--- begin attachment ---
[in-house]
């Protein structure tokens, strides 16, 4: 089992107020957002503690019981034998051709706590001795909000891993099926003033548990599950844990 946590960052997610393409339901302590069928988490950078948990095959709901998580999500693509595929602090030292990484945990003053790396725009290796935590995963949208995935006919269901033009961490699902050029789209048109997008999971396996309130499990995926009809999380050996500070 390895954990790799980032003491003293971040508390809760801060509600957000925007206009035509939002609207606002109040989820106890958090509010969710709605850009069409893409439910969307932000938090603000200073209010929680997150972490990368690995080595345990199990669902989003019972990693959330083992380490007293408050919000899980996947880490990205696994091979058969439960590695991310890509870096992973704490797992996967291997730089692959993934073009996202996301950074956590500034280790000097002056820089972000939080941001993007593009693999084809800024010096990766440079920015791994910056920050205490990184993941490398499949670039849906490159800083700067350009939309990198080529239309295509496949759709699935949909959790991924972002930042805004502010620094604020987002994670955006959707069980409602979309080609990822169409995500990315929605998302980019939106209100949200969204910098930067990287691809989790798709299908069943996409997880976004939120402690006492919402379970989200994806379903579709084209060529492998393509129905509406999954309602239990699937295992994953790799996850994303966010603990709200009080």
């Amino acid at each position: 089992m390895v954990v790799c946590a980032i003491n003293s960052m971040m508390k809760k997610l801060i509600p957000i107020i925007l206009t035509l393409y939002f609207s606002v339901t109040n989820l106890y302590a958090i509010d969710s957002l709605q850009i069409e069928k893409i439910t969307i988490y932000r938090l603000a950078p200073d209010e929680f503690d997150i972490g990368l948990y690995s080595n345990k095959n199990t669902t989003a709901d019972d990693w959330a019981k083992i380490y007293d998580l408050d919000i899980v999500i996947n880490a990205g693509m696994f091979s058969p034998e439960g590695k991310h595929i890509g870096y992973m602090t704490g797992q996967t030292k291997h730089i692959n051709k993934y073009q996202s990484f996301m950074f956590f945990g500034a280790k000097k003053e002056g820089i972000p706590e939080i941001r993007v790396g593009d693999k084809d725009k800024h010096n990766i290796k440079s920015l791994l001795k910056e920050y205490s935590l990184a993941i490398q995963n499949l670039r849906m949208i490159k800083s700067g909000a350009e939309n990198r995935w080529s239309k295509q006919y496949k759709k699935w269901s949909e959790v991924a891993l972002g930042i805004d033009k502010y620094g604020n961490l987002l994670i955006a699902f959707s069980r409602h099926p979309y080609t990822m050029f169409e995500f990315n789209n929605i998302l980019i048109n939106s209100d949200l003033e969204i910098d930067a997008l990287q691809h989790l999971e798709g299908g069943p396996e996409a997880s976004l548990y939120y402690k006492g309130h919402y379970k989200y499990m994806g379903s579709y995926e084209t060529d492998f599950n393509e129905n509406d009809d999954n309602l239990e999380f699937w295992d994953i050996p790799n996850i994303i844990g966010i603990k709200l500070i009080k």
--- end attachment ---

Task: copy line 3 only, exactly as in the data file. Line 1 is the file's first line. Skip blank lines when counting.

């Amino acid at each position: 089992m390895v954990v790799c946590a980032i003491n003293s960052m971040m508390k809760k997610l801060i509600p957000i107020i925007l206009t035509l393409y939002f609207s606002v339901t109040n989820l106890y302590a958090i509010d969710s957002l709605q850009i069409e069928k893409i439910t969307i988490y932000r938090l603000a950078p200073d209010e929680f503690d997150i972490g990368l948990y690995s080595n345990k095959n199990t669902t989003a709901d019972d990693w959330a019981k083992i380490y007293d998580l408050d919000i899980v999500i996947n880490a990205g693509m696994f091979s058969p034998e439960g590695k991310h595929i890509g870096y992973m602090t704490g797992q996967t030292k291997h730089i692959n051709k993934y073009q996202s990484f996301m950074f956590f945990g500034a280790k000097k003053e002056g820089i972000p706590e939080i941001r993007v790396g593009d693999k084809d725009k800024h010096n990766i290796k440079s920015l791994l001795k910056e920050y205490s935590l990184a993941i490398q995963n499949l670039r849906m949208i490159k800083s700067g909000a350009e939309n990198r995935w080529s239309k295509q006919y496949k759709k699935w269901s949909e959790v991924a891993l972002g930042i805004d033009k502010y620094g604020n961490l987002l994670i955006a699902f959707s069980r409602h099926p979309y080609t990822m050029f169409e995500f990315n789209n929605i998302l980019i048109n939106s209100d949200l003033e969204i910098d930067a997008l990287q691809h989790l999971e798709g299908g069943p396996e996409a997880s976004l548990y939120y402690k006492g309130h919402y379970k989200y499990m994806g379903s579709y995926e084209t060529d492998f599950n393509e129905n509406d009809d999954n309602l239990e999380f699937w295992d994953i050996p790799n996850i994303i844990g966010i603990k709200l500070i009080k």